NFL settlement for concussions not enough to mitigate such injuries

After nearly 20 seasons as an NFL linebacker, 43-year-old Junior Seau committed suicide in his California home last year to the shock of not only football fanatics, but even those who didn’t follow his Pro Bowl career.

His premature death, and subsequent examination for possible brain trauma, also left questions: Had the NFL known about his since-revealed run-ins with concussions? And had the league been knowingly hiding knowledge from the public eye regarding the rates of players diagnosed with neurological problems primarily caused by repeated head trauma?

This past week, Seau’s family, along with more than 4,500 other former NFL players and their families, reached a landmark settlement of $765 million with the league. Although the league met its financial responsibility to former players, its moral commitment to future generations is far from over.

In this handshake, the NFL was not required to admit any wrong doing; in fact, the most popular sports league in the country has emphatically denied all allegations that league officials told doctors to keep quiet about concussed players, sending them back in the game and idolizing their never-quit mentality.

Athletes in such a violent sport should prepare for — and even expect — these types of injuries to occur, and they should also expect the league to compensate them in some way.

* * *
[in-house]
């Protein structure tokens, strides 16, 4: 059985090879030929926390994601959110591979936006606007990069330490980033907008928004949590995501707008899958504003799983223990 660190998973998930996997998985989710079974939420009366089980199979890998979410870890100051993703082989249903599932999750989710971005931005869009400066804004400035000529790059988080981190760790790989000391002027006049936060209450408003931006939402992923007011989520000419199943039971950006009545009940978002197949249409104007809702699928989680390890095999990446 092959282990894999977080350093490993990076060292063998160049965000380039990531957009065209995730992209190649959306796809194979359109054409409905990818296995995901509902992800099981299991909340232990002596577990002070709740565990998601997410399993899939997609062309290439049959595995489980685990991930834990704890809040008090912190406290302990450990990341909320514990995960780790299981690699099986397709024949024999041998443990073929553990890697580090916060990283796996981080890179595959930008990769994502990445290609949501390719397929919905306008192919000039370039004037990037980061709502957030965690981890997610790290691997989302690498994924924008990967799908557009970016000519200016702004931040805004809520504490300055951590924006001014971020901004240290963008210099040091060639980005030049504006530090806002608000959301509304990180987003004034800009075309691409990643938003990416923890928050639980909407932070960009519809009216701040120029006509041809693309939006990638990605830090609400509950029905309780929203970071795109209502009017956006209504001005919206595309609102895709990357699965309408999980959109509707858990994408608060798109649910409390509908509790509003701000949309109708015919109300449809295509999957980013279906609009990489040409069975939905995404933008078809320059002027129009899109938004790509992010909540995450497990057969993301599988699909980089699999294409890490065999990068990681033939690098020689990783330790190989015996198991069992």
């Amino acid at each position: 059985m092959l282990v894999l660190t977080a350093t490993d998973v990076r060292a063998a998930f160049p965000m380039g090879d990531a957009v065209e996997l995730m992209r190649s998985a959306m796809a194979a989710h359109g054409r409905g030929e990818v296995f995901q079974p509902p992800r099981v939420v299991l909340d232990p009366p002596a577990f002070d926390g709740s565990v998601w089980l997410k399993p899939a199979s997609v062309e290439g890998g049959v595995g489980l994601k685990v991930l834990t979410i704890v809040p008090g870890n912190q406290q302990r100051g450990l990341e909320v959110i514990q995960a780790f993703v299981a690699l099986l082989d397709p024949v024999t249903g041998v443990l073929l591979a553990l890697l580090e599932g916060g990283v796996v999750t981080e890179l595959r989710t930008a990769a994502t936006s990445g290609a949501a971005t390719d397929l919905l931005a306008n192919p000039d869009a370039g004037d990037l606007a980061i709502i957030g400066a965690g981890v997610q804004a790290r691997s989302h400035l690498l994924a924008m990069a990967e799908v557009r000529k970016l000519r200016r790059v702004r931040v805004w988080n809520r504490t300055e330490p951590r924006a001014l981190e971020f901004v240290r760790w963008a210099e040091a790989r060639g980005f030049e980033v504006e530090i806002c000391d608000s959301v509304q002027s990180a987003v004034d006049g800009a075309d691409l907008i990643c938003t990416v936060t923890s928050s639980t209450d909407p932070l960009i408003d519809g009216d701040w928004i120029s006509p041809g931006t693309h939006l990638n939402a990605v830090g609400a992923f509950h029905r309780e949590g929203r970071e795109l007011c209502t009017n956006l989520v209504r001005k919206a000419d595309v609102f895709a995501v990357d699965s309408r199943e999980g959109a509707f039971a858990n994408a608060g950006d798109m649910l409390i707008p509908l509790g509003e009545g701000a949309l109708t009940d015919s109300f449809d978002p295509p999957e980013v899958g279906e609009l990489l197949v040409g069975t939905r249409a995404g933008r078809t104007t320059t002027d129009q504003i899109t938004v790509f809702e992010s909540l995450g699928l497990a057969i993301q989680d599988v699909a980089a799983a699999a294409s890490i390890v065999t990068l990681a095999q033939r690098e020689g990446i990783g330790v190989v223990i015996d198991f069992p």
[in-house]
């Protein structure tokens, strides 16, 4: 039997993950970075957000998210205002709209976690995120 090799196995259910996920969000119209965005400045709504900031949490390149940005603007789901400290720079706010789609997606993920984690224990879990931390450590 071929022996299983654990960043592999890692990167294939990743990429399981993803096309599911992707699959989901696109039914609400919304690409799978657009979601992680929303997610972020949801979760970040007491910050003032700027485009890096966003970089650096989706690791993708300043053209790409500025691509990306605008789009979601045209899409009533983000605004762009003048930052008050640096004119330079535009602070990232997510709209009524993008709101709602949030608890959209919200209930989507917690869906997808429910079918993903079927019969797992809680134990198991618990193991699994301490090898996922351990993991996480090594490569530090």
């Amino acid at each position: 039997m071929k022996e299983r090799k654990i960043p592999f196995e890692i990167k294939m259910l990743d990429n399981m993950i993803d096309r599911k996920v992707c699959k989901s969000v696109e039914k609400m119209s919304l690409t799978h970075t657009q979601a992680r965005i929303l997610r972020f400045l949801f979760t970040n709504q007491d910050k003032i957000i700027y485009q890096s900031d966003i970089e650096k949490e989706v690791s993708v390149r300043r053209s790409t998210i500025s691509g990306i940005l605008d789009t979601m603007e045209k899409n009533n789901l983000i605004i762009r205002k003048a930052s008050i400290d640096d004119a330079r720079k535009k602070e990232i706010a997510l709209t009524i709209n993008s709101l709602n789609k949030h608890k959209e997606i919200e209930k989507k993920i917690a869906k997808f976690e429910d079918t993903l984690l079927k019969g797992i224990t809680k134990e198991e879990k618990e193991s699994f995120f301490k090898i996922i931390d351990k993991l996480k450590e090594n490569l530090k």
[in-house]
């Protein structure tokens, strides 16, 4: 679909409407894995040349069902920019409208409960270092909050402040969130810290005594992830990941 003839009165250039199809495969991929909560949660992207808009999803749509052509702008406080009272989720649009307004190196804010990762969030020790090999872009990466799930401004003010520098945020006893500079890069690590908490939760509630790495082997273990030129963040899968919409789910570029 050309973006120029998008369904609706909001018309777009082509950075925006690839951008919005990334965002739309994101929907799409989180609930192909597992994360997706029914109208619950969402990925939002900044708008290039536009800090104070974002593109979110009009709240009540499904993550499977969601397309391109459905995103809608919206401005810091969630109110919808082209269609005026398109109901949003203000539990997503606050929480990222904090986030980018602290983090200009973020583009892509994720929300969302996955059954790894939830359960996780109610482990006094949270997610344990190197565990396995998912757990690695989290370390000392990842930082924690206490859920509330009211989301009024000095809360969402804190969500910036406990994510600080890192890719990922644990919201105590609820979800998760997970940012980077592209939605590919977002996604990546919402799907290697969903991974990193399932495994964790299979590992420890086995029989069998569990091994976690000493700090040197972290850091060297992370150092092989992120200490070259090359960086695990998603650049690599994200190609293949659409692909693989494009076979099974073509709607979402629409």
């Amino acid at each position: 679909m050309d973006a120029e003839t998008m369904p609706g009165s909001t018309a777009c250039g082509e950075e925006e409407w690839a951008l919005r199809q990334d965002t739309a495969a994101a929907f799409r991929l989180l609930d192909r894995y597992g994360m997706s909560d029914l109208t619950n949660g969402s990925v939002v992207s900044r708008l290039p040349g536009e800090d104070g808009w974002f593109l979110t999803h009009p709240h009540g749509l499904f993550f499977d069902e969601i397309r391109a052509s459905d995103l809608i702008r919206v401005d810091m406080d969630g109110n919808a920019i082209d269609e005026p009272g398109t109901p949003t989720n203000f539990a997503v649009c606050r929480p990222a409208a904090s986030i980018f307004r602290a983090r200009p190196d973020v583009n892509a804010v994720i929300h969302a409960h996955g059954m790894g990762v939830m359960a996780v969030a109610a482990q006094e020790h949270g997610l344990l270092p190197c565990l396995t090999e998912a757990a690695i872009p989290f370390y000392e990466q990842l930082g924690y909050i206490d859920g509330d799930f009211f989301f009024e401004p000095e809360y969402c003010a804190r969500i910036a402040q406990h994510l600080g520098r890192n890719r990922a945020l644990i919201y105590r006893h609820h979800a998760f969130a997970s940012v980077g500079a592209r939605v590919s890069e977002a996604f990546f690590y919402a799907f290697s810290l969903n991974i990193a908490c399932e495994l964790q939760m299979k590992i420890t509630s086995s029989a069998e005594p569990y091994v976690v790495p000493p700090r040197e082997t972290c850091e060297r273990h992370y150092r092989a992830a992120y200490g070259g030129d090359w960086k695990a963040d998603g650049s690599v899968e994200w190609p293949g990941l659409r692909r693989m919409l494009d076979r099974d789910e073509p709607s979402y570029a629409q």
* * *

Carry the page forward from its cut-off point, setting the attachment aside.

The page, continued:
Reports say the group of former players wanted compensation close to the $2 billion range, but rather than endure a long, drawn-out, risky case, both parties managed to settle at $765 million, including $675 for the 18,000 former players and their families, $75 million for baseline medical exams and $10 million to establish a research fund.

Although this class settlement is unprecedented in the world of major U.S. sports, the gap isn’t filled when one of the most profitable organizations — taking in $10 billion in revenue annually — throws millions of dollars at its plaintiffs.

Both sides came out victorious, but this settlement overlooks youth, many of who look up to professionals as they try to follow in their footsteps. We live in a culture in which an athlete’s ability to return to action quickly after a highlight-reel, bone-jarring hit is glorified. We live in a culture where these scenarios are replicated Friday nights across the nation, far more than we hear about or will ever know.

The league only denoted a small amount — less than $10 million — of the settlement for education.

What the league doesn’t understand is that there’s a trickle-down effect occurring, which starts at the top of the pyramid — with the players — and trickles down to the fans and future athletes.

What’s clear is that it’s time for league officials to start using their heads, for the health and well-being of tomorrow’s Junior Seaus.